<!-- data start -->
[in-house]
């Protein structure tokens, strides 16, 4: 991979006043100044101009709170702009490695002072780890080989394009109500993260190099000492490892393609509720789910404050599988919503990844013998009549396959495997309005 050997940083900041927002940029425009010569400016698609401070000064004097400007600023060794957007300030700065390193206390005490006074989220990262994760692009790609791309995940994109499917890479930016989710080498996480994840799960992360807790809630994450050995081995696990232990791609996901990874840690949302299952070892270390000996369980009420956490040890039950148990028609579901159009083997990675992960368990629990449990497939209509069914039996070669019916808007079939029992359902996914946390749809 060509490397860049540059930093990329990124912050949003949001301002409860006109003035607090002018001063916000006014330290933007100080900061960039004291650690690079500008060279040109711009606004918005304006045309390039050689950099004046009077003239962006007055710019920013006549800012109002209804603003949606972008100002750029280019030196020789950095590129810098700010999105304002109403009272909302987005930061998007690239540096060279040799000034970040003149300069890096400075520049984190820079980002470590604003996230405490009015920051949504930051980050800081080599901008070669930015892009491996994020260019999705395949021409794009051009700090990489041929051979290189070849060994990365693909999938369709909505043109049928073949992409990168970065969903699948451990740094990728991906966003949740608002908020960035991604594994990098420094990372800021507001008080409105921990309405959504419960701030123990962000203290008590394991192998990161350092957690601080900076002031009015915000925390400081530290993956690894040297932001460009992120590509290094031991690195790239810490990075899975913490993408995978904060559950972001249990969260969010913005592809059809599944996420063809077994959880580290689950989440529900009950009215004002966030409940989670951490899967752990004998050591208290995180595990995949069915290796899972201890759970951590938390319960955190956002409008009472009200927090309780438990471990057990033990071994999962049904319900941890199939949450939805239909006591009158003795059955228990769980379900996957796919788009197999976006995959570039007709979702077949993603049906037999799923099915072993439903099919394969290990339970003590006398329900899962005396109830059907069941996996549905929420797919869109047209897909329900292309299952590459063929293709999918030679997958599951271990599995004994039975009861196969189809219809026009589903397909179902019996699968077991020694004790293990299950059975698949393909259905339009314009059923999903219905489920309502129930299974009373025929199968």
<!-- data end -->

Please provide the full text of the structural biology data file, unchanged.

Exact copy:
[in-house]
């Protein structure tokens, strides 16, 4: 991979006043100044101009709170702009490695002072780890080989394009109500993260190099000492490892393609509720789910404050599988919503990844013998009549396959495997309005 050997940083900041927002940029425009010569400016698609401070000064004097400007600023060794957007300030700065390193206390005490006074989220990262994760692009790609791309995940994109499917890479930016989710080498996480994840799960992360807790809630994450050995081995696990232990791609996901990874840690949302299952070892270390000996369980009420956490040890039950148990028609579901159009083997990675992960368990629990449990497939209509069914039996070669019916808007079939029992359902996914946390749809 060509490397860049540059930093990329990124912050949003949001301002409860006109003035607090002018001063916000006014330290933007100080900061960039004291650690690079500008060279040109711009606004918005304006045309390039050689950099004046009077003239962006007055710019920013006549800012109002209804603003949606972008100002750029280019030196020789950095590129810098700010999105304002109403009272909302987005930061998007690239540096060279040799000034970040003149300069890096400075520049984190820079980002470590604003996230405490009015920051949504930051980050800081080599901008070669930015892009491996994020260019999705395949021409794009051009700090990489041929051979290189070849060994990365693909999938369709909505043109049928073949992409990168970065969903699948451990740094990728991906966003949740608002908020960035991604594994990098420094990372800021507001008080409105921990309405959504419960701030123990962000203290008590394991192998990161350092957690601080900076002031009015915000925390400081530290993956690894040297932001460009992120590509290094031991690195790239810490990075899975913490993408995978904060559950972001249990969260969010913005592809059809599944996420063809077994959880580290689950989440529900009950009215004002966030409940989670951490899967752990004998050591208290995180595990995949069915290796899972201890759970951590938390319960955190956002409008009472009200927090309780438990471990057990033990071994999962049904319900941890199939949450939805239909006591009158003795059955228990769980379900996957796919788009197999976006995959570039007709979702077949993603049906037999799923099915072993439903099919394969290990339970003590006398329900899962005396109830059907069941996996549905929420797919869109047209897909329900292309299952590459063929293709999918030679997958599951271990599995004994039975009861196969189809219809026009589903397909179902019996699968077991020694004790293990299950059975698949393909259905339009314009059923999903219905489920309502129930299974009373025929199968």